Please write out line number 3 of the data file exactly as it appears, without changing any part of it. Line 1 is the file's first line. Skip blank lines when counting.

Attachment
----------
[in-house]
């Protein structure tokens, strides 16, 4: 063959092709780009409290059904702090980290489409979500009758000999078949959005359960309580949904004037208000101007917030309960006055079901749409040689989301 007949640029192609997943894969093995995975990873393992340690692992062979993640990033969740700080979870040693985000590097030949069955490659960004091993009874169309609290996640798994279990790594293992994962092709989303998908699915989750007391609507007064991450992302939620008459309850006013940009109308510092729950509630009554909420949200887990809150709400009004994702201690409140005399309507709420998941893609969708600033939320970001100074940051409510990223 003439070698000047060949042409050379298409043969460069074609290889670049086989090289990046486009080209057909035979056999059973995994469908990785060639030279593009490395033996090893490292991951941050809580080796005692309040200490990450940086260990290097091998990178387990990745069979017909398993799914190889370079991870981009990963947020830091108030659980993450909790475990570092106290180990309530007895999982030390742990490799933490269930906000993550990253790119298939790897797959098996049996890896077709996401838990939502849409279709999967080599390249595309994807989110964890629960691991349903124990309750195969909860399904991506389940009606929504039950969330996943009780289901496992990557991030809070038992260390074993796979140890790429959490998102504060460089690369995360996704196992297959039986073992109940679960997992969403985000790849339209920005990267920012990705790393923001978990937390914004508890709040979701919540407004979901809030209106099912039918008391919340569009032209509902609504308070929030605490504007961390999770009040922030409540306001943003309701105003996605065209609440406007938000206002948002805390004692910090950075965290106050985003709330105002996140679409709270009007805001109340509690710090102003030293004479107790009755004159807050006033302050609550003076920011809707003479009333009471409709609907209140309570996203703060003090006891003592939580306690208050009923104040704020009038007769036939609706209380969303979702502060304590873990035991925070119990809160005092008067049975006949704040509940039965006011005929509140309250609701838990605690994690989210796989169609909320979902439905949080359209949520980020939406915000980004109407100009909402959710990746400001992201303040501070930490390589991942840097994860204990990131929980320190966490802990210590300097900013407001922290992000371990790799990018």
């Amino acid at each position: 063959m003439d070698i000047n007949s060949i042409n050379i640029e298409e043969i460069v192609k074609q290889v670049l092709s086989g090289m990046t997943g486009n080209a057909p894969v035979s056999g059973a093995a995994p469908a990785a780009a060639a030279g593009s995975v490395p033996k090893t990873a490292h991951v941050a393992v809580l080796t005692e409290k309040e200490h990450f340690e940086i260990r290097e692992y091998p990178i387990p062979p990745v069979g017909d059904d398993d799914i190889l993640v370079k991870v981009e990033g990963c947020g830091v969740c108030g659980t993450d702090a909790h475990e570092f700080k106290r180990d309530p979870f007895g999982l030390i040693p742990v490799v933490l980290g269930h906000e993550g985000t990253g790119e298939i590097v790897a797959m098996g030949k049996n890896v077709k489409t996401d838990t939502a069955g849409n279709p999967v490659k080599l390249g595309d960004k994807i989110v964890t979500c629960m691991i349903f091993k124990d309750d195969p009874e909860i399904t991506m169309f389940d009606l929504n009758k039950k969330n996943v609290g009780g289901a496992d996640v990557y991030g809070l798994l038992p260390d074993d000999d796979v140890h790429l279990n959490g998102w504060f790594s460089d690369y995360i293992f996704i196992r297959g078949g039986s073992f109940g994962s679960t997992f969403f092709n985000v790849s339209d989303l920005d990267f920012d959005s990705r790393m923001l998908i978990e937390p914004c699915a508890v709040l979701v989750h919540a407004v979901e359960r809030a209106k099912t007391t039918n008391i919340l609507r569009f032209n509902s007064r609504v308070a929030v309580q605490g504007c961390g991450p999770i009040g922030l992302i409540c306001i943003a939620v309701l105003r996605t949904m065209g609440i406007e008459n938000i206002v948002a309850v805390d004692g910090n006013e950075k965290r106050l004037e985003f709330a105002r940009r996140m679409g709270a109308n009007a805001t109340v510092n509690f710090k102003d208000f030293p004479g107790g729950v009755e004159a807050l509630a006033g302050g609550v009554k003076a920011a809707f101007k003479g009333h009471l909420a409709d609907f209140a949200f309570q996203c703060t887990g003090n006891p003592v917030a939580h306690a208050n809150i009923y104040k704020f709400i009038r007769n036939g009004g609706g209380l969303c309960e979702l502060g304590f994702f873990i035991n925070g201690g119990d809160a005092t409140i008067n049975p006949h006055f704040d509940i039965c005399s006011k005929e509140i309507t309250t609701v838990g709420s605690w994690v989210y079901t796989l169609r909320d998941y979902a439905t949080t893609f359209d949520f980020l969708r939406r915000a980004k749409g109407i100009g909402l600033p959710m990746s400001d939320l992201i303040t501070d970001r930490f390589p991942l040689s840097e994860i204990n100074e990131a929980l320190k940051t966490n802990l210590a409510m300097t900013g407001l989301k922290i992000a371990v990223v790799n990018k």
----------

């Amino acid at each position: 063959m003439d070698i000047n007949s060949i042409n050379i640029e298409e043969i460069v192609k074609q290889v670049l092709s086989g090289m990046t997943g486009n080209a057909p894969v035979s056999g059973a093995a995994p469908a990785a780009a060639a030279g593009s995975v490395p033996k090893t990873a490292h991951v941050a393992v809580l080796t005692e409290k309040e200490h990450f340690e940086i260990r290097e692992y091998p990178i387990p062979p990745v069979g017909d059904d398993d799914i190889l993640v370079k991870v981009e990033g990963c947020g830091v969740c108030g659980t993450d702090a909790h475990e570092f700080k106290r180990d309530p979870f007895g999982l030390i040693p742990v490799v933490l980290g269930h906000e993550g985000t990253g790119e298939i590097v790897a797959m098996g030949k049996n890896v077709k489409t996401d838990t939502a069955g849409n279709p999967v490659k080599l390249g595309d960004k994807i989110v964890t979500c629960m691991i349903f091993k124990d309750d195969p009874e909860i399904t991506m169309f389940d009606l929504n009758k039950k969330n996943v609290g009780g289901a496992d996640v990557y991030g809070l798994l038992p260390d074993d000999d796979v140890h790429l279990n959490g998102w504060f790594s460089d690369y995360i293992f996704i196992r297959g078949g039986s073992f109940g994962s679960t997992f969403f092709n985000v790849s339209d989303l920005d990267f920012d959005s990705r790393m923001l998908i978990e937390p914004c699915a508890v709040l979701v989750h919540a407004v979901e359960r809030a209106k099912t007391t039918n008391i919340l609507r569009f032209n509902s007064r609504v308070a929030v309580q605490g504007c961390g991450p999770i009040g922030l992302i409540c306001i943003a939620v309701l105003r996605t949904m065209g609440i406007e008459n938000i206002v948002a309850v805390d004692g910090n006013e950075k965290r106050l004037e985003f709330a105002r940009r996140m679409g709270a109308n009007a805001t109340v510092n509690f710090k102003d208000f030293p004479g107790g729950v009755e004159a807050l509630a006033g302050g609550v009554k003076a920011a809707f101007k003479g009333h009471l909420a409709d609907f209140a949200f309570q996203c703060t887990g003090n006891p003592v917030a939580h306690a208050n809150i009923y104040k704020f709400i009038r007769n036939g009004g609706g209380l969303c309960e979702l502060g304590f994702f873990i035991n925070g201690g119990d809160a005092t409140i008067n049975p006949h006055f704040d509940i039965c005399s006011k005929e509140i309507t309250t609701v838990g709420s605690w994690v989210y079901t796989l169609r909320d998941y979902a439905t949080t893609f359209d949520f980020l969708r939406r915000a980004k749409g109407i100009g909402l600033p959710m990746s400001d939320l992201i303040t501070d970001r930490f390589p991942l040689s840097e994860i204990n100074e990131a929980l320190k940051t966490n802990l210590a409510m300097t900013g407001l989301k922290i992000a371990v990223v790799n990018k």